Dan Ballard Portrait

Dan Ballard's Story

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IRAs: A Legacy of the Heart

At 6-foot-3, Dan Ballard's stature matched his dynamic personality. He left his bold mark on the world in many ways -- as an artist, an advocate and a philanthropist. At CHKD, Dan's impact changed the landscape of the hospital and continues to help others in the community every day.

Dan spent his professional career building one of the most respected advertising agencies in the region. Lawler Ballard Advertising won awards and accolades and gave many of the country's brightest creative minds their start in the business.

However, Dan's true passion literally became one of the heart. In 1991, after years of heart disease, Dan got a second chance as the recipient of a heart transplant. Inspired by his experience, he poured his creative energies into raising awareness about organ donation.

Dan found a perfect outlet for his endeavors at CHKD. Betty Harmon Edwards, former chairman of the CHKD board and wife of Dan's physician, Dr. Oz Edwards, asked Dan to help establish and fund a memorial to honor children at CHKD who had donated their organs to others.

Dan's wife Melinda remembers his enthusiasm. "He wanted to do whatever he could to make it happen," she says.

Thanks to Dan's commitment, the "Butterfly Promise" tribute garden was dedicated in 1998 at CHKD. It's a tranquil park on the hospital grounds with trees, benches and a myriad of flowers that attract butterflies. The centerpiece of this special space is a collection of copper butterflies along a 27-foot wall. Each butterfly is inscribed with the name of a child who became an organ donor. The butterflies were chosen as a symbol of metamorphosis -- where one life ends, another continues.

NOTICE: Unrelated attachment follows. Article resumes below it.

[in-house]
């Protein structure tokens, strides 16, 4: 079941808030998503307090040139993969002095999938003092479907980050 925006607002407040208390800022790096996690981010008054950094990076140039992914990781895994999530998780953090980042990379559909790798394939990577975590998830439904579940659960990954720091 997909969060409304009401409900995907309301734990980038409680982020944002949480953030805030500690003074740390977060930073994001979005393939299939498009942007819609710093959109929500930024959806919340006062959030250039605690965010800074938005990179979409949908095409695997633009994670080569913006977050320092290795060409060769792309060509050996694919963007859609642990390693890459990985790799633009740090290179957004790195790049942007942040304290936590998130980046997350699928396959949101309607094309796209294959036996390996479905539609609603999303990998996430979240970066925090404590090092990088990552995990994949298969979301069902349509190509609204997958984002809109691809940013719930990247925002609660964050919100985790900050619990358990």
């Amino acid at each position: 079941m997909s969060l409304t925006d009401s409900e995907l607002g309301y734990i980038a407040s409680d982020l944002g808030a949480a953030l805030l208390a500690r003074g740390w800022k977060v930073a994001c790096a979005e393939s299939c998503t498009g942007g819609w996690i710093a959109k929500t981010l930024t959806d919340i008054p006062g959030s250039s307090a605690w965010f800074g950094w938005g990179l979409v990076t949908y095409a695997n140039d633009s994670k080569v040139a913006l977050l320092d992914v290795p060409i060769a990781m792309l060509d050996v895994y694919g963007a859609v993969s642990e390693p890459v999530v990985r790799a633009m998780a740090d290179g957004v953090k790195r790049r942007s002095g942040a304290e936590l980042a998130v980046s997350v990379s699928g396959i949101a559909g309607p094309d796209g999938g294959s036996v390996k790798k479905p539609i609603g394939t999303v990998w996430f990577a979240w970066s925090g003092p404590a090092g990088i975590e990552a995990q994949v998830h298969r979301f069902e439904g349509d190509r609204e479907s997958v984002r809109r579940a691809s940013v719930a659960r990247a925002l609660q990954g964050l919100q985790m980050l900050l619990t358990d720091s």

The garden has become a powerful place for families of children who made this ultimate gift and also for those who received the life-saving organs.

"Every community should be so fortunate to have a guardian like Dan Ballard. I have had countless families describing what a place of solace the garden has become, when difficult decisions and life circumstances have brought themthere for reflection and direction," says CHKD's transplant coordinator, Debbie Anderson. "He made a dream come true for us. This lets us show our families we care, in life and in death. They deserve no less, and it wouldn't have happened without him."

Dan's heart transplant gave him many more years than expected. Twenty-one years after his surgery, he lost his life to cancer. Still, Dan made sure his presence would continue at CHKD through his ultimate act of generosity -- a legacy gift to the hospital from his estate.

"Dan had a passion for organ donation and a passion for CHKD," Melinda says. "He never wanted to stop giving back."

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